After you have had a taste of the food and fun, you have even more decisions to make. You can choose to take in the neighbourhood’s stories with a stroll through its heritage trail, chill out at the establishments that have made this neighbourhood a hip town, or simply hop on the train, bus or cab to explore other trendy neighbourhoods, all minutes away. Your day in this strangely wonderful island city has barely begun.


A tale of two temples

While the world is familiar with the trishaws, eateries and traditional remedies (Shake Hand Brand, anyone?!) on sale in the famed Chinatown, there are other hidden gems within its vicinity that are also definitely worth a scratch of the head, and an open mind to check out.

A stone’s throw away from the pre-World War II era shophouses in Telok Ayer, you will find a 75-million dollar temple erected to house a dental fragment of religious history, the Buddha Tooth Relic Temple & Museum#48. Apart from a 3.5 tonne stupa that houses the actual relic; there are also exhibits of religious art, a depository for Buddhist texts, and a vegetarian dining hall to be explored

In its neighbourhood, you will also find some of the most celebrated hawker centres, such as Maxwell Road Hawker Centre and Hong Lim Food Centre, where local delicacies such as Hainanese Chicken RiceFried Carrot Cake and Kaya Toast can be found.

Have your fill, then take a leisurely stroll through Ann Siang Hill, which not only houses some of the city’s hippest dining and hangout places, but also conceals one of the most tranquil parks in the heart of the city.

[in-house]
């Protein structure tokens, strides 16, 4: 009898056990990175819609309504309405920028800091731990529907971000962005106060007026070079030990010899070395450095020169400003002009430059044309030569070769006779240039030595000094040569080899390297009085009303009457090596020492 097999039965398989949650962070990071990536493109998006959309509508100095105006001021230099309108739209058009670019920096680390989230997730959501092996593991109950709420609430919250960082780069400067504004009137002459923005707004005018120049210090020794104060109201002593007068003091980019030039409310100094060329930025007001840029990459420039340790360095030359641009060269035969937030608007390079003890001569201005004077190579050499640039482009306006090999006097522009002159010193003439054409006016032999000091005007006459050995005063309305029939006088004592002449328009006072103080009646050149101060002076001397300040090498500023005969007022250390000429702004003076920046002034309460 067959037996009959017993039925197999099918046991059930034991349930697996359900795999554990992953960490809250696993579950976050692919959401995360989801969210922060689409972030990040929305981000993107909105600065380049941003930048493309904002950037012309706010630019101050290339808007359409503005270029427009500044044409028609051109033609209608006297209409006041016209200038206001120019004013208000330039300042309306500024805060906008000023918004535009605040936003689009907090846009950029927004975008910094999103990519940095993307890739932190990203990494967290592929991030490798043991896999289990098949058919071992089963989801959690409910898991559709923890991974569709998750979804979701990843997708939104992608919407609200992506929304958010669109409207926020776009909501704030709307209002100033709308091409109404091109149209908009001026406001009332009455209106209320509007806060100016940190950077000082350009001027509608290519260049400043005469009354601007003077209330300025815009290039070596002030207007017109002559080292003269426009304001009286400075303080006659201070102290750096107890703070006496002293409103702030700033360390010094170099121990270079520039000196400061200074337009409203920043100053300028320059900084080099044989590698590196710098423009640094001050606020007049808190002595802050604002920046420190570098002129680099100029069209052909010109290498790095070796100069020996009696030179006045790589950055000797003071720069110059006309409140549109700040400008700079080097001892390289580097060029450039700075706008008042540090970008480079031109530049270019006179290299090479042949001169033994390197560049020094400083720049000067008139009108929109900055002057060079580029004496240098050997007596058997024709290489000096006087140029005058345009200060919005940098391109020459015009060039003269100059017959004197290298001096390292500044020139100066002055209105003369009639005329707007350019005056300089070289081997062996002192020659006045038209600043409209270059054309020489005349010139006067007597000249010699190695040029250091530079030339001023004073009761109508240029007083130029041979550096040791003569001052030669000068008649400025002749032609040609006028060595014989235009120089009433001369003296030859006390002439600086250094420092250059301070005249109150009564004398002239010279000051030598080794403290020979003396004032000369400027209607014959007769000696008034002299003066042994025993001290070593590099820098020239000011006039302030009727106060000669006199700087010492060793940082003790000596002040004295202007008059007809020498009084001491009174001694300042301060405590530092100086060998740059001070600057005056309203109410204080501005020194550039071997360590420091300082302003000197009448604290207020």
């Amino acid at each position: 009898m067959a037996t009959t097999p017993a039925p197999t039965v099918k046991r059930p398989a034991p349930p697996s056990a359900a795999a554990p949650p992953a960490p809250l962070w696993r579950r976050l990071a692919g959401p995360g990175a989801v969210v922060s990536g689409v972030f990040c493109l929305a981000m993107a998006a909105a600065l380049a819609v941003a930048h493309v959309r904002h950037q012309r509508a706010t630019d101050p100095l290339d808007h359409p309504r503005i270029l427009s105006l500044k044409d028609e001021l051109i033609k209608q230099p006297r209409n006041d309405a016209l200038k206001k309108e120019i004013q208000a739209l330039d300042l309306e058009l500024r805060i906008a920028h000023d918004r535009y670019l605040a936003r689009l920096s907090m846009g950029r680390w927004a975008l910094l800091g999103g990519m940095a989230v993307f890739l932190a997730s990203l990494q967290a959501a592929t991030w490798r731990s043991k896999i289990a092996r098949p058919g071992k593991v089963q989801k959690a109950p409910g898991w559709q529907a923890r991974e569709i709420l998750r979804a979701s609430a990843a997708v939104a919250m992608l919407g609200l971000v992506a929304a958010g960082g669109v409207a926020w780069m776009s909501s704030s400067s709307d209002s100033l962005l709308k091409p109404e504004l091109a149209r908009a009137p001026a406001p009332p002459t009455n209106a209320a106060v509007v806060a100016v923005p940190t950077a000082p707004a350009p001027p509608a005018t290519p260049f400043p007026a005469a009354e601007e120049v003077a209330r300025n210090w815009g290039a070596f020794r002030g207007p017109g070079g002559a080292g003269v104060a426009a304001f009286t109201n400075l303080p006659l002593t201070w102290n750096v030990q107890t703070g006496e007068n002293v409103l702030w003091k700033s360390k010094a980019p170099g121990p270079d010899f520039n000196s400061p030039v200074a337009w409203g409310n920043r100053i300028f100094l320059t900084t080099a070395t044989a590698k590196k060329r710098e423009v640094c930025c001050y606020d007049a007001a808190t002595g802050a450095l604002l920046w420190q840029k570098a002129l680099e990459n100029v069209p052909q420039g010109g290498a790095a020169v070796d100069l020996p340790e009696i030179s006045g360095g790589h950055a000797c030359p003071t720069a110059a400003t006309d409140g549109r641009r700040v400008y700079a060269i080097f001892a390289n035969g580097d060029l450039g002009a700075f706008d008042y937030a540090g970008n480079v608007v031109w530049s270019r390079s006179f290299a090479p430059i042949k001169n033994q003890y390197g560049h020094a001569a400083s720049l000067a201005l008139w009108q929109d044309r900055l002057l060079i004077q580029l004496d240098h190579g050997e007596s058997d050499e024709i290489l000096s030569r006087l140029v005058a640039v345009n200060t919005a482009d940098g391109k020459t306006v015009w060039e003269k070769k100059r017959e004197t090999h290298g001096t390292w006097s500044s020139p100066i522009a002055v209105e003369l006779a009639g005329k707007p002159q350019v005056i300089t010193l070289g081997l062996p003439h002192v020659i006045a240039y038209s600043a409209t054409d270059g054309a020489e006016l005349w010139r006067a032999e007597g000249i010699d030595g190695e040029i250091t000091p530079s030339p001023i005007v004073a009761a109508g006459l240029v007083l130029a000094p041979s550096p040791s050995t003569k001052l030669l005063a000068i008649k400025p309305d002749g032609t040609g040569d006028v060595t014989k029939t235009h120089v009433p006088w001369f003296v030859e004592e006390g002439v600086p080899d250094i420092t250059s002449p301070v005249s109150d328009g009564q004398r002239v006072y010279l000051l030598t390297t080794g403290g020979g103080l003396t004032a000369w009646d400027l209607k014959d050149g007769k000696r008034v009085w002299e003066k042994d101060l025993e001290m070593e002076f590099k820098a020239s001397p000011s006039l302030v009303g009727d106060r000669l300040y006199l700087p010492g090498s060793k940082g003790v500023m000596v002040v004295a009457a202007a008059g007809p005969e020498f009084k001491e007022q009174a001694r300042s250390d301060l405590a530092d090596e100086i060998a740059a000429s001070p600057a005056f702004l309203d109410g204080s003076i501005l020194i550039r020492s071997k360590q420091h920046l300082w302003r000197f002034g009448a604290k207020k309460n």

Further on at the fringes of Chinatown, you will find Singapore’s oldest Chinese temple. It’s a magnificent and awe-inspiring display of Chinese art and culture, but here’s its real claim to fame – its entire 980 square-metre compound was built without the use of a single nail. Thian Hock Keng Temple#34 is a sight you must see to believe.


From abattoir to eclectic cultural enclave

When you are ready to dive deep into one of Singapore’s most vibrant and colourful historic districts, check out Little India. We recommend starting from Tekka Centre#28, a former abattoir that is now a multi-use complex where cultures of the world’s two biggest countries coexist.

Upon stepping in, it is hard to miss the constant hum of voices bantering in a mish mash of languages – do not be surprised if a man of Chinese ethnicity starts jesting with Malay stall owners in the Tamil language! This has become commonplace in a landmark where different cultures and communities have been congregating for almost a century.